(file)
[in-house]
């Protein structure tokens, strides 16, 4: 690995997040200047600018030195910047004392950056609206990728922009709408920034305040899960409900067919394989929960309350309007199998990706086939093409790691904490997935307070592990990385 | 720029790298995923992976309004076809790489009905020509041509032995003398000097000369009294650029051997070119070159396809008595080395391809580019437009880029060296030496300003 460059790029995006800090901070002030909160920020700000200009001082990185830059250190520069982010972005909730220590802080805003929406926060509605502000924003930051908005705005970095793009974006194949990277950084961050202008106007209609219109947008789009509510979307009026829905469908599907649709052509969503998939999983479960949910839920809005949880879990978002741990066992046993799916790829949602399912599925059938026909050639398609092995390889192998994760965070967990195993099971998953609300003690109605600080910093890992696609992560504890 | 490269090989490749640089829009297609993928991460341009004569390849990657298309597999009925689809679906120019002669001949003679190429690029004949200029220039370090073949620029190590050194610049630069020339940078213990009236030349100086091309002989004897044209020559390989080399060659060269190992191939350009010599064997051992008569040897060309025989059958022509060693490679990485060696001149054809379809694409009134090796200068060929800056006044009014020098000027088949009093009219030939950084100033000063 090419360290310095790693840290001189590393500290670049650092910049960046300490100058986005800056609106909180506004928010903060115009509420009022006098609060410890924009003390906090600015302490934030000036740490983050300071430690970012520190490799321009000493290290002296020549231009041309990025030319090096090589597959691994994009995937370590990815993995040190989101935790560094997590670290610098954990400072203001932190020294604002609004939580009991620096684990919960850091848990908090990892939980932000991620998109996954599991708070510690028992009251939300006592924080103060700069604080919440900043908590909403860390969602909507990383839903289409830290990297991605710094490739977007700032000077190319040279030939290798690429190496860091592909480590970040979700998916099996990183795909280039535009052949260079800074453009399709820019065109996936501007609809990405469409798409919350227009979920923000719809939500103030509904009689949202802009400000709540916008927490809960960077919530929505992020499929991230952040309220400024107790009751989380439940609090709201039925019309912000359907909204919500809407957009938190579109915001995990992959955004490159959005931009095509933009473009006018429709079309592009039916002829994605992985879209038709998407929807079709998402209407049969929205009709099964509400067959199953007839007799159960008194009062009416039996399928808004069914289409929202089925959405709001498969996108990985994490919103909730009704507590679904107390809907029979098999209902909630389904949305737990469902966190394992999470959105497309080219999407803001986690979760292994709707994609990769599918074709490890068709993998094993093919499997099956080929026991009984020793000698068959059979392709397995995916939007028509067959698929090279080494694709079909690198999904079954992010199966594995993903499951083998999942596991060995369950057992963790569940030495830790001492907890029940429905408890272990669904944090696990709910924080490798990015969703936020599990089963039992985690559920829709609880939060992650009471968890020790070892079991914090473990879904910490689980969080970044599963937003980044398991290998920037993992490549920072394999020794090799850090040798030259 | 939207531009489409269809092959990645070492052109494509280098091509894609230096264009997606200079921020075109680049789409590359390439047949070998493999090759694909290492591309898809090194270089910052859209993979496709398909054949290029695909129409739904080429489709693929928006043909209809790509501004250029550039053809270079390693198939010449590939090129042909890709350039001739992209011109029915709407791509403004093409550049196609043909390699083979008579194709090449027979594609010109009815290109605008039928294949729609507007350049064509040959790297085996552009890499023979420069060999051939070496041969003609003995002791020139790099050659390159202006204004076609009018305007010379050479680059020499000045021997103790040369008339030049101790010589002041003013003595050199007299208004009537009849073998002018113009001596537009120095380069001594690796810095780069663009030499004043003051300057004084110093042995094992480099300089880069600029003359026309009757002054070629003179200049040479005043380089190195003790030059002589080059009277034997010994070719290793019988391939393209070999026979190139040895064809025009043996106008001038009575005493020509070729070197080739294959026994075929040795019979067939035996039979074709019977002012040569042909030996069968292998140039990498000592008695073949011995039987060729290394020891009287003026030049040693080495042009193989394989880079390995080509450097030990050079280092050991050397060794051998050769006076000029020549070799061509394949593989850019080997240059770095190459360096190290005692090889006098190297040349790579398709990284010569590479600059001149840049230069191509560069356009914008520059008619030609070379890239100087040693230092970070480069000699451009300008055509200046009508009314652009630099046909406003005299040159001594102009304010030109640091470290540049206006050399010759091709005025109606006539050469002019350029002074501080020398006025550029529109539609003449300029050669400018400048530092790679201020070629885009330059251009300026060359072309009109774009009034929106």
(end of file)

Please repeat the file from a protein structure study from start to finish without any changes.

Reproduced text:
[in-house]
């Protein structure tokens, strides 16, 4: 690995997040200047600018030195910047004392950056609206990728922009709408920034305040899960409900067919394989929960309350309007199998990706086939093409790691904490997935307070592990990385 | 720029790298995923992976309004076809790489009905020509041509032995003398000097000369009294650029051997070119070159396809008595080395391809580019437009880029060296030496300003 460059790029995006800090901070002030909160920020700000200009001082990185830059250190520069982010972005909730220590802080805003929406926060509605502000924003930051908005705005970095793009974006194949990277950084961050202008106007209609219109947008789009509510979307009026829905469908599907649709052509969503998939999983479960949910839920809005949880879990978002741990066992046993799916790829949602399912599925059938026909050639398609092995390889192998994760965070967990195993099971998953609300003690109605600080910093890992696609992560504890 | 490269090989490749640089829009297609993928991460341009004569390849990657298309597999009925689809679906120019002669001949003679190429690029004949200029220039370090073949620029190590050194610049630069020339940078213990009236030349100086091309002989004897044209020559390989080399060659060269190992191939350009010599064997051992008569040897060309025989059958022509060693490679990485060696001149054809379809694409009134090796200068060929800056006044009014020098000027088949009093009219030939950084100033000063 090419360290310095790693840290001189590393500290670049650092910049960046300490100058986005800056609106909180506004928010903060115009509420009022006098609060410890924009003390906090600015302490934030000036740490983050300071430690970012520190490799321009000493290290002296020549231009041309990025030319090096090589597959691994994009995937370590990815993995040190989101935790560094997590670290610098954990400072203001932190020294604002609004939580009991620096684990919960850091848990908090990892939980932000991620998109996954599991708070510690028992009251939300006592924080103060700069604080919440900043908590909403860390969602909507990383839903289409830290990297991605710094490739977007700032000077190319040279030939290798690429190496860091592909480590970040979700998916099996990183795909280039535009052949260079800074453009399709820019065109996936501007609809990405469409798409919350227009979920923000719809939500103030509904009689949202802009400000709540916008927490809960960077919530929505992020499929991230952040309220400024107790009751989380439940609090709201039925019309912000359907909204919500809407957009938190579109915001995990992959955004490159959005931009095509933009473009006018429709079309592009039916002829994605992985879209038709998407929807079709998402209407049969929205009709099964509400067959199953007839007799159960008194009062009416039996399928808004069914289409929202089925959405709001498969996108990985994490919103909730009704507590679904107390809907029979098999209902909630389904949305737990469902966190394992999470959105497309080219999407803001986690979760292994709707994609990769599918074709490890068709993998094993093919499997099956080929026991009984020793000698068959059979392709397995995916939007028509067959698929090279080494694709079909690198999904079954992010199966594995993903499951083998999942596991060995369950057992963790569940030495830790001492907890029940429905408890272990669904944090696990709910924080490798990015969703936020599990089963039992985690559920829709609880939060992650009471968890020790070892079991914090473990879904910490689980969080970044599963937003980044398991290998920037993992490549920072394999020794090799850090040798030259 | 939207531009489409269809092959990645070492052109494509280098091509894609230096264009997606200079921020075109680049789409590359390439047949070998493999090759694909290492591309898809090194270089910052859209993979496709398909054949290029695909129409739904080429489709693929928006043909209809790509501004250029550039053809270079390693198939010449590939090129042909890709350039001739992209011109029915709407791509403004093409550049196609043909390699083979008579194709090449027979594609010109009815290109605008039928294949729609507007350049064509040959790297085996552009890499023979420069060999051939070496041969003609003995002791020139790099050659390159202006204004076609009018305007010379050479680059020499000045021997103790040369008339030049101790010589002041003013003595050199007299208004009537009849073998002018113009001596537009120095380069001594690796810095780069663009030499004043003051300057004084110093042995094992480099300089880069600029003359026309009757002054070629003179200049040479005043380089190195003790030059002589080059009277034997010994070719290793019988391939393209070999026979190139040895064809025009043996106008001038009575005493020509070729070197080739294959026994075929040795019979067939035996039979074709019977002012040569042909030996069968292998140039990498000592008695073949011995039987060729290394020891009287003026030049040693080495042009193989394989880079390995080509450097030990050079280092050991050397060794051998050769006076000029020549070799061509394949593989850019080997240059770095190459360096190290005692090889006098190297040349790579398709990284010569590479600059001149840049230069191509560069356009914008520059008619030609070379890239100087040693230092970070480069000699451009300008055509200046009508009314652009630099046909406003005299040159001594102009304010030109640091470290540049206006050399010759091709005025109606006539050469002019350029002074501080020398006025550029529109539609003449300029050669400018400048530092790679201020070629885009330059251009300026060359072309009109774009009034929106």